"How Stigma Has Made Me Who I Am": Miranda De Barra Talks About Living With Bipolar Disorder
When we talk about stigma, we are talking about using negative labels to identify people with mental health problems.
Many people hold negative opinions towards people with mental health problems because they do not understand the issues involved and are relying on myths and misconceptions.
Miranda de Barra is an inspirational speaker and mental health blogger. A champion speaker with Time To Change UK and a Mental Health Ambassador for See Change, she was diagnosed with bipolar disorder in 1998.
Here, in a powerful post, Miranda talks about the stigma she has experienced from living with a mental illness. Some people may find this post triggering.
February 1998. Shell-shocked after a nervous breakdown. I receive my mental illness diagnosis. I have bipolar disorder.
I emerged from psychiatric hospital on the wobbly new-born legs of a new identity. Mentally Ill. For life. I had crossed that big fat safe line between “us” - the sane, and “them” - the mad. I was one of "them". I lost my glamorous, well paid job in the West End of London in artist management. I was only 25.
Blinking in the blinding darkness of depression, I yo-yoed around on psychiatric medicines. I went to my GP in utter confusion wanting help. I remember her words to this day, they still cut to my soul.
“You just went mad” she said.
She gave me anti-depressants but they didn't touch the place I descended to next. I remember banging my head against a wall not long after that. The physical pain soothed the searing agony of confusion in my head.
A month or so later, I tried to throw myself back into my old life. I was offered a job at another major talent agency in the West End. I thought I would have a reason to live again.
The night before I was due to start, my new boss rang me up. He started shouting and swearing at me. He asked “when the f&*k” would I have told him about my breakdown, I was not fit to work in his firm. I stood there, shaking, holding the phone like my final lifeline. I apologised. I told him it I was going to be fine. I tried to sound calm and professional whilst in reality I died slowly. He hung up on me. The West End world of showbiz is tiny. Word was out. I was finished. My world shattered around me.
A month later, I tried to rebuild a social life. I had been hermetically sealed away in depression for months and I thought if I tried to reach out to old friends I would be OK. So, I decided to have a birthday party.
A friend, who had also been a client, responded with extreme anger. She found out that in hospital I had phoned another client to explain my leaving. She said she couldn't believe that I was just casually trying to invite her to my birthday after hearing nothing from me since my disappearance. I stopped trying to invite anyone to a birthday party. There was no party at all.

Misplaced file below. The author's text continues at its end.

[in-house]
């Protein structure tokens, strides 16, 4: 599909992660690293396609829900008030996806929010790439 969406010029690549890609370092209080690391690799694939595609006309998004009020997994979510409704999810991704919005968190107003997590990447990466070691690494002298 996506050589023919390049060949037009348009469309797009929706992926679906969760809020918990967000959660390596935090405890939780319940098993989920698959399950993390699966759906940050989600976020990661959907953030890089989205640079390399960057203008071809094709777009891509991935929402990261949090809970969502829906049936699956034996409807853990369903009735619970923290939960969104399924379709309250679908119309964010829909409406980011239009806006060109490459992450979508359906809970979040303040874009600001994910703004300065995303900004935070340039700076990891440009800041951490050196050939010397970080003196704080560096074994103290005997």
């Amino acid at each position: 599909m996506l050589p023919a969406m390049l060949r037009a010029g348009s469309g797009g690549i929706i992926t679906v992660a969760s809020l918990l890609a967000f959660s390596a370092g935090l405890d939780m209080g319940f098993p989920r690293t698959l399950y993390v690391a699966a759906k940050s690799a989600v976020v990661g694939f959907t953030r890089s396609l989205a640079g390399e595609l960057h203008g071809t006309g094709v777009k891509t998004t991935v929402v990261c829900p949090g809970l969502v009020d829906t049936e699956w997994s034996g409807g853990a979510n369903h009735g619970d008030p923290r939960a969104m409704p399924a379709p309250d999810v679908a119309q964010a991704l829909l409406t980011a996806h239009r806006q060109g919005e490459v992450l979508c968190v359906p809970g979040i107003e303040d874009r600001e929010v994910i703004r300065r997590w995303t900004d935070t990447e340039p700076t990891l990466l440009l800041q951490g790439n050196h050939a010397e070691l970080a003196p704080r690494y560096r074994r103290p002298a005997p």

I applied for work in other areas of the industry. I hoped my story wouldn't be known. I found work on the crew of a TV series, low paid, unimportant and inconspicuous. I remember pottering past the chief executive with whom I had once wrangled big money contracts How mortifying it would be for him to recognise me. I just shuffled in the shadows hiding from my hideous history.
In 1999 I escaped to Ireland. Initially, I didn't tell people about my illness. But word got out after I was admitted to Tralee General. There were many negative reactions to me. A mother said she would not want me driving her kids in my car. There were some friends who saw me in crisis before their eyes once, but wrote me off as looking for attention and causing drama for the sake of it. I lost a relationship with a guy who was too embarrassed by my illness to stand by me at all when I got ill.
I got a new boyfriend and at least two people felt duty bound to warn him. One walked up to him saying “You do know she's completely mad, don't you ?” Luckily he married me anyway. That person apologised to him afterwards – but never to me. That hurt.
In 2013 I had another major depressive episode which lasted months. For nearly a year I withdrew. But during this hibernation a mysterious, almost esoteric “caterpillar thing” happened. I changed. I don't really know how or when exactly. I have always found myself trapped in a straight-jacket. Sixteen years of stigma, ten horrible life-mutilating hospital admissions, the daily roller-coaster of completely unpredictable extreme mood and energy swings, debilitated by the exhaustion of insomnia, sleeping pill hangovers and daily medication.
So I decided I would no longer be afraid and try to choose who to trust. I would tell everyone, and wait to see who chose to trust me. I came out publicly on Facebook and the positive support which met me was overwhelming.
People say how strong and brave I am. I think it is precisely because of the years of opposition and suppressive stigma I have faced that I actually found this courage. When I was depressed and afraid I certainly had none. Only I have the power to change my mind, only I have the power to change my world and how I live in it. So I can be the risk taker if I want to, throw my straight-jacket to the wind and let it fall where it may.
The me that once sat quivering in the corner of the locked solitary confinement room, or held down kicking and screaming by four nurses and forcibly sedated with a massive needle, that once hid in unwashed pyjamas and a dirty dressing gown - the belt taken away by the nurses because “ I pose a risk to myself and other patients” - that petrified young woman never dreamed that she would ever feel worthwhile again.
But every snarl of stigma has dissolved into air. Every whip which has ever thrashed me with condemnation and every fence which has ever held me in lies burning.
I've started a bonfire. Stigma is powerless ash at my feet and the air is sweet with the peaceful joy of solidarity, acceptance, patience, forgiveness and truth.